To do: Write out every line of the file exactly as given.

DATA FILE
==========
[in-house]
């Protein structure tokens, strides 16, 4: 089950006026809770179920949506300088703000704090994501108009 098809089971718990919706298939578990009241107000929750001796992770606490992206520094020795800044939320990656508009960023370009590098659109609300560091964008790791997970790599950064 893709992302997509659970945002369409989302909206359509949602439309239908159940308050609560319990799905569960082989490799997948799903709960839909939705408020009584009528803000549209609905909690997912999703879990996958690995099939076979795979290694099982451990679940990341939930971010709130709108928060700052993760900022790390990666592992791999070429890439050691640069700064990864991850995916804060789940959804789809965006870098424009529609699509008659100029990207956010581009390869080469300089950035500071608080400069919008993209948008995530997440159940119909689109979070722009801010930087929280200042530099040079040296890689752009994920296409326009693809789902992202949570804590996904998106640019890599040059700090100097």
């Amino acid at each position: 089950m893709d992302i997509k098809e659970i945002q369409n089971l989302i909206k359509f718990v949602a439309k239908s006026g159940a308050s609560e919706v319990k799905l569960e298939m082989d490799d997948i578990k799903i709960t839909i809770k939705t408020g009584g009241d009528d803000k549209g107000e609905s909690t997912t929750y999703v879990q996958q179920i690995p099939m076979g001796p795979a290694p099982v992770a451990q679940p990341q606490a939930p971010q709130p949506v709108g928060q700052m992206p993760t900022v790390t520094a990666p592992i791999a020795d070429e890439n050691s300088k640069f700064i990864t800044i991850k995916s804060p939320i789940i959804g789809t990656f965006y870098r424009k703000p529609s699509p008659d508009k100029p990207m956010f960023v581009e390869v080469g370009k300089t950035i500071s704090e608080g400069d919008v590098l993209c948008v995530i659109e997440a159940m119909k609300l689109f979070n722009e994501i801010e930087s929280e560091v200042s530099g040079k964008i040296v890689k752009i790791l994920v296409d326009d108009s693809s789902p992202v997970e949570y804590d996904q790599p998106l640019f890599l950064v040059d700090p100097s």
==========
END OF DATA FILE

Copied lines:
[in-house]
């Protein structure tokens, strides 16, 4: 089950006026809770179920949506300088703000704090994501108009 098809089971718990919706298939578990009241107000929750001796992770606490992206520094020795800044939320990656508009960023370009590098659109609300560091964008790791997970790599950064 893709992302997509659970945002369409989302909206359509949602439309239908159940308050609560319990799905569960082989490799997948799903709960839909939705408020009584009528803000549209609905909690997912999703879990996958690995099939076979795979290694099982451990679940990341939930971010709130709108928060700052993760900022790390990666592992791999070429890439050691640069700064990864991850995916804060789940959804789809965006870098424009529609699509008659100029990207956010581009390869080469300089950035500071608080400069919008993209948008995530997440159940119909689109979070722009801010930087929280200042530099040079040296890689752009994920296409326009693809789902992202949570804590996904998106640019890599040059700090100097």
């Amino acid at each position: 089950m893709d992302i997509k098809e659970i945002q369409n089971l989302i909206k359509f718990v949602a439309k239908s006026g159940a308050s609560e919706v319990k799905l569960e298939m082989d490799d997948i578990k799903i709960t839909i809770k939705t408020g009584g009241d009528d803000k549209g107000e609905s909690t997912t929750y999703v879990q996958q179920i690995p099939m076979g001796p795979a290694p099982v992770a451990q679940p990341q606490a939930p971010q709130p949506v709108g928060q700052m992206p993760t900022v790390t520094a990666p592992i791999a020795d070429e890439n050691s300088k640069f700064i990864t800044i991850k995916s804060p939320i789940i959804g789809t990656f965006y870098r424009k703000p529609s699509p008659d508009k100029p990207m956010f960023v581009e390869v080469g370009k300089t950035i500071s704090e608080g400069d919008v590098l993209c948008v995530i659109e997440a159940m119909k609300l689109f979070n722009e994501i801010e930087s929280e560091v200042s530099g040079k964008i040296v890689k752009i790791l994920v296409d326009d108009s693809s789902p992202v997970e949570y804590d996904q790599p998106l640019f890599l950064v040059d700090p100097s």